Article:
What’s that old saying, “You can’t go home again?” This lively documentary, which screened at the recent Miami Film Festival, proves that isn’t always the case. It profiles a group of mature women, all formerly burlesque dancers during the 1960s and ’70s, as they prepare to return to the stage at Las Vegas’s annual Burlesque Hall of Fame—even though many of them haven’t performed in decades.
The film’s subjects reflect on their careers while looking ahead to strutting their stuff again, working under such stage names as Camille 2000, the Cosmic Queen of Burlesque; Delilah Jones, the Love Goddess; and perhaps the most tongue-in-cheek of them all, Judith Stein, the Good Beaver of Burlesque (due to her being Canadian). Yes, they were paid to take their clothes off in front of male audiences, most of whom likely viewed them as sexual objects. But one of the biggest surprises here is how they talk about the work in largely upbeat terms. For them, it wasn’t just a living but a means at independence and personal fulfillment at a time when neither was easy for women to attain.
Director Rama Rau utilizes a mostly chronological narrative structure, even when she’s jumping back and forth among her large roster of interviewees. While poring over old costumes they wore, props, and other memorabilia, they talk about how they joined the burlesque scenes in places like Hollywood, Las Vegas, and Detroit and essentially came of age on stage. Many describe feeling a sense of liberation or power for the first time. There’s plenty of archival footage of the dancers in their heyday and, perhaps more importantly, photographs of them as awkward teenagers or young adults before they found burlesque. Just how dramatic a transformation occurred becomes clearer through this juxtaposition.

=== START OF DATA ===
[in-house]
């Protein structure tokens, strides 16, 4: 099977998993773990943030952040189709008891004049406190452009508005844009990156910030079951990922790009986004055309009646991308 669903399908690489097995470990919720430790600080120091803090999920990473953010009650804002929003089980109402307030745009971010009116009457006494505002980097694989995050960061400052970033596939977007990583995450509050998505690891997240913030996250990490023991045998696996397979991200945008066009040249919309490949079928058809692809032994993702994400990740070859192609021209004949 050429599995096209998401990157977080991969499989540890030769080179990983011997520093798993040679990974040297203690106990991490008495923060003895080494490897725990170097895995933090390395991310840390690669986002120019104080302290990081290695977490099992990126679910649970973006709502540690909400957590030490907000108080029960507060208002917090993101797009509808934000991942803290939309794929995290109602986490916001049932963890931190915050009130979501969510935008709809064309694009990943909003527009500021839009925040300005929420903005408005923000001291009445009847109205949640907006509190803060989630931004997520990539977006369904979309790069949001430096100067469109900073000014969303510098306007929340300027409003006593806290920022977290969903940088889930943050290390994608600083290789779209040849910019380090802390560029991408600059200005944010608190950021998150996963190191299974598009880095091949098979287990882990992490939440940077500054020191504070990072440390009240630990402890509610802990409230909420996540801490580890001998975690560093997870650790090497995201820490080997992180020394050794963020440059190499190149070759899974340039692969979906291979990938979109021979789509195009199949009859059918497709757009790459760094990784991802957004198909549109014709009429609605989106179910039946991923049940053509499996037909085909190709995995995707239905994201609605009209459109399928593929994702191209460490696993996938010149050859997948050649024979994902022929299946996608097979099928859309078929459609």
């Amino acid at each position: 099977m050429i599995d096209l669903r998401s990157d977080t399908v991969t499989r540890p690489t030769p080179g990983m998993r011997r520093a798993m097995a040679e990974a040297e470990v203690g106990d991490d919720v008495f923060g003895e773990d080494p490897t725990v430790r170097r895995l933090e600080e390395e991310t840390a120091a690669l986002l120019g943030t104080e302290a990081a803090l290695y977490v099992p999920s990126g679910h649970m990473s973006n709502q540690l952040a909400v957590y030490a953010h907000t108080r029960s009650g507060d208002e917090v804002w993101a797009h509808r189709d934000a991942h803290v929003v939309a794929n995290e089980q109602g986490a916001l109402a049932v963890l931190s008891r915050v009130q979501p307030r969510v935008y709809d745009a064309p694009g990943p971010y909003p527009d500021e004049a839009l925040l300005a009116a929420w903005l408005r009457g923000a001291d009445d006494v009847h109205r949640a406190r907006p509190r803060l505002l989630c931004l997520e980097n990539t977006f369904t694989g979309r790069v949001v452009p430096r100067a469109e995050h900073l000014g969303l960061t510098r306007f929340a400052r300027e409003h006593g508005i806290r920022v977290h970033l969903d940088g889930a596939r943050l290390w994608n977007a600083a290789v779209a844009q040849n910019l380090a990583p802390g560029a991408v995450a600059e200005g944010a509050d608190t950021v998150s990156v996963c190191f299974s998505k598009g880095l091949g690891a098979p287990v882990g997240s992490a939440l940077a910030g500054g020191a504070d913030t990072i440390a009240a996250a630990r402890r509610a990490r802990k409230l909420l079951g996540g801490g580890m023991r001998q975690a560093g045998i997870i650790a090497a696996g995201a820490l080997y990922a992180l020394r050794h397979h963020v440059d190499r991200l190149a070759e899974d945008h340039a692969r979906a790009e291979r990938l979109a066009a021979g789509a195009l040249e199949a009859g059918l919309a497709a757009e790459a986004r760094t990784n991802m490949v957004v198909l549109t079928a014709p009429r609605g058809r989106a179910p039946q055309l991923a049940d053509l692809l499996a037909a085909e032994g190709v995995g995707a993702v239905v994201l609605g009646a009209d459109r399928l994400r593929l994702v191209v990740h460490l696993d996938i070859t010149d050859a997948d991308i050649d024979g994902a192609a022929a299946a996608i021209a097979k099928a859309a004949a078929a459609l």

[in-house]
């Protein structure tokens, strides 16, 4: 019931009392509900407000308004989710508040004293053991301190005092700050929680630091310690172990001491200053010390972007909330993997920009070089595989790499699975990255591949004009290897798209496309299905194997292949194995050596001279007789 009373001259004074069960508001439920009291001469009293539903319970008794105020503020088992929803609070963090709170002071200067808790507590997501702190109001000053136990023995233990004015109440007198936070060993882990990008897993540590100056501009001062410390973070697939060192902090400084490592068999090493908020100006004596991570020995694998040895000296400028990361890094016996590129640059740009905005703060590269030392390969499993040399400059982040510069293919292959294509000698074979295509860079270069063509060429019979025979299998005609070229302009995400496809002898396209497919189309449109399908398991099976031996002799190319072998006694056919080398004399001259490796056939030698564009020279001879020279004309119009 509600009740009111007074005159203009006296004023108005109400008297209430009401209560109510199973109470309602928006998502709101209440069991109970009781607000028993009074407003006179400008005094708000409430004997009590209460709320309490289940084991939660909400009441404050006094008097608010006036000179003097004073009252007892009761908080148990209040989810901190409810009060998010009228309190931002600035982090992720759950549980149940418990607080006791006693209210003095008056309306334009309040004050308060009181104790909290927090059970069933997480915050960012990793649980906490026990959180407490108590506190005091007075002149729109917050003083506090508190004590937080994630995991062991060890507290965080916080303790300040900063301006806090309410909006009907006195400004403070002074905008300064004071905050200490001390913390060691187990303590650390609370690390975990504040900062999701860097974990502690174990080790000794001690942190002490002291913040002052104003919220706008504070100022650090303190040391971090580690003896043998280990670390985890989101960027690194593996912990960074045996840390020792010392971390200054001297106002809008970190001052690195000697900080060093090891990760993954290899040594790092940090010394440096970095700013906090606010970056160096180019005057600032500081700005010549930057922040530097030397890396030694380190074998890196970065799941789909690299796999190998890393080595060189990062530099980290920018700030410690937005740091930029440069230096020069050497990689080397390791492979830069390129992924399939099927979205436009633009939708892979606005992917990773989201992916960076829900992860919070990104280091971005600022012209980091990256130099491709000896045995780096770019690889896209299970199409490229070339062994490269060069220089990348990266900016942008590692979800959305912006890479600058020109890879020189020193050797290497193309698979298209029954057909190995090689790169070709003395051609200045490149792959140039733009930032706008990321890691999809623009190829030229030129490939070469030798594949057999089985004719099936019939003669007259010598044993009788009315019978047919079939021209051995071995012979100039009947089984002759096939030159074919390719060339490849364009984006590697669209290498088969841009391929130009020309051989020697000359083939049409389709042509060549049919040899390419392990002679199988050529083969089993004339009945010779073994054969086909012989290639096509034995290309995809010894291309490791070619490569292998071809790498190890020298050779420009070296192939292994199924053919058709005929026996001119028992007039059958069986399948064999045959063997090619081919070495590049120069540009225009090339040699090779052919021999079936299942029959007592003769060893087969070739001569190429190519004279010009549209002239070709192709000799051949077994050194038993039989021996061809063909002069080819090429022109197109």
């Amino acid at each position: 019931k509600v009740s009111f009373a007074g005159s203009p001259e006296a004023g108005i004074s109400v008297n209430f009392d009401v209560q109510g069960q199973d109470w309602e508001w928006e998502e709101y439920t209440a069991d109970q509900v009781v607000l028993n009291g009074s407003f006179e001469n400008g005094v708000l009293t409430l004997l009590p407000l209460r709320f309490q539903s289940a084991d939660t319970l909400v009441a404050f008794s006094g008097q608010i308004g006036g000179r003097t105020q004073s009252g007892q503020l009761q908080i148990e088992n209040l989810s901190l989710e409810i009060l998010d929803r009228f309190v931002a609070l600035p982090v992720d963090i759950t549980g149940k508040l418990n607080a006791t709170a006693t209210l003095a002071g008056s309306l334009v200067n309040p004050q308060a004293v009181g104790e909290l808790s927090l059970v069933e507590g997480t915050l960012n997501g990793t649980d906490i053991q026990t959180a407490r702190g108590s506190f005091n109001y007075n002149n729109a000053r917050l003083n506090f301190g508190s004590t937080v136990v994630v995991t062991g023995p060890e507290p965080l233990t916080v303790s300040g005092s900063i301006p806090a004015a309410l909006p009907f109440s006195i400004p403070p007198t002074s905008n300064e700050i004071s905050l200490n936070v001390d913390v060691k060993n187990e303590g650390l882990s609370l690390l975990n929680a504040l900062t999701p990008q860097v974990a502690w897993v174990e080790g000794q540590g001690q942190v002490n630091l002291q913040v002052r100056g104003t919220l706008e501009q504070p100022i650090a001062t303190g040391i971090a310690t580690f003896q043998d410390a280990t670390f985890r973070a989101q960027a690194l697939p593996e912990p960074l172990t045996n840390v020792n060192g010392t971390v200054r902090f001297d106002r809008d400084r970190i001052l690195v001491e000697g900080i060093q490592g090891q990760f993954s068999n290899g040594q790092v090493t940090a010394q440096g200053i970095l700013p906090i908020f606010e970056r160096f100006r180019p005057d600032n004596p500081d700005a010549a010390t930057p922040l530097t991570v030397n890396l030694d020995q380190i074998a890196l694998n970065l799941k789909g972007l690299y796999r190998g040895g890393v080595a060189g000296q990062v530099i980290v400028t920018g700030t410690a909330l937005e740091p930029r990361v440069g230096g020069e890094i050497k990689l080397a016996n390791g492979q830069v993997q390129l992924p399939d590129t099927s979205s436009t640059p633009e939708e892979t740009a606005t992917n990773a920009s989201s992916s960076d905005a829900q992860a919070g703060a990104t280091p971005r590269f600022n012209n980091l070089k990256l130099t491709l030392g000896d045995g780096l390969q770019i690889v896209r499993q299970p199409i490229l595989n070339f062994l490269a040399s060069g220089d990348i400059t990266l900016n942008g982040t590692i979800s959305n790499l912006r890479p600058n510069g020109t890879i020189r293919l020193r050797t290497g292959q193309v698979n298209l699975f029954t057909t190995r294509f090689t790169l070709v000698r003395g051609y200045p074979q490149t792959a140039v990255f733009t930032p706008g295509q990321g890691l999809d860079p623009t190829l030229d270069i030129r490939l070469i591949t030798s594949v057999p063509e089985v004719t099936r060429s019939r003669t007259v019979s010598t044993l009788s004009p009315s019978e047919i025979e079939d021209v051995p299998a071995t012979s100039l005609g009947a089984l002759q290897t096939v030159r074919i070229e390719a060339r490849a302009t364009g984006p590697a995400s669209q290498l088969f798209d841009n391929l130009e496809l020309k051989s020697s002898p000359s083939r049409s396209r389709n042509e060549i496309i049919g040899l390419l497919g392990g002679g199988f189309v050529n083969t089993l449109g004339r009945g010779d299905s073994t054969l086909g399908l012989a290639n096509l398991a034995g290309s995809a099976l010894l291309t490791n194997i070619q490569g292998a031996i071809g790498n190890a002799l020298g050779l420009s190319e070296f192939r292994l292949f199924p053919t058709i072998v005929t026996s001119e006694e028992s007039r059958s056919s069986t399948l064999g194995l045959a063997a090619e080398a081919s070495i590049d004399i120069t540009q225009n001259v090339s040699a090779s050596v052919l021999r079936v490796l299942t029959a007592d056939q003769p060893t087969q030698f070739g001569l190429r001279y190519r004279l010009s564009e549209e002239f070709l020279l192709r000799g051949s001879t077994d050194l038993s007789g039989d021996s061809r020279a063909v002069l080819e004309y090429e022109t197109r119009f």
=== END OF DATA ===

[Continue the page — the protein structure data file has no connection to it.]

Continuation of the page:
The middle section touches on how burlesque briefly crossed over into the mainstream, with some dancers becoming involved, professionally and personally, with filmmakers, such as notable sexploitation director Russ Meyer (of Faster, Pussycat! Kill! Kill! fame). But then comes the late ’70s when porn theaters, stripping (the film defines the difference between a burlesque dancer and a stripper), and more sexually explicit activity in clubs start stealing away audiences. The women also dealt with drug addictions and a variety of other personal issues—a sobering counterpart to the more exuberant and freewheeling tone of the first half.
But through it all, the women never lose their sense of dignity, which makes the ending all the more inspiring. Although they are guests of honor at an event entitled “Titans of Striptease,” many never viewed themselves as being titans of anything; they became performers because it paid better than being a telephone or keypunch operator. Yet Rau clearly sees something in their careers that’s worth lauding, and emphasizes the hard work and creativity that went into their stage acts over their risqué nature. (There is nudity but, all in all, not as much as there could have been, given the subject matter.) She also explains some archaic knowledge, such as how burlesque clubs managed to skirt illegality—for example, certain colored lights would signal to dancers that the police were in the building, and therefore they had to tone things down. These types of details are fascinating in and of themselves, but they also hint at the risks these women took for a better life—and for self-expression.
Ultimately, League of Exotique Dancers is an upbeat look back on burlesque’s glory days, told through the eyes of one-time practitioners who still have all the right moves.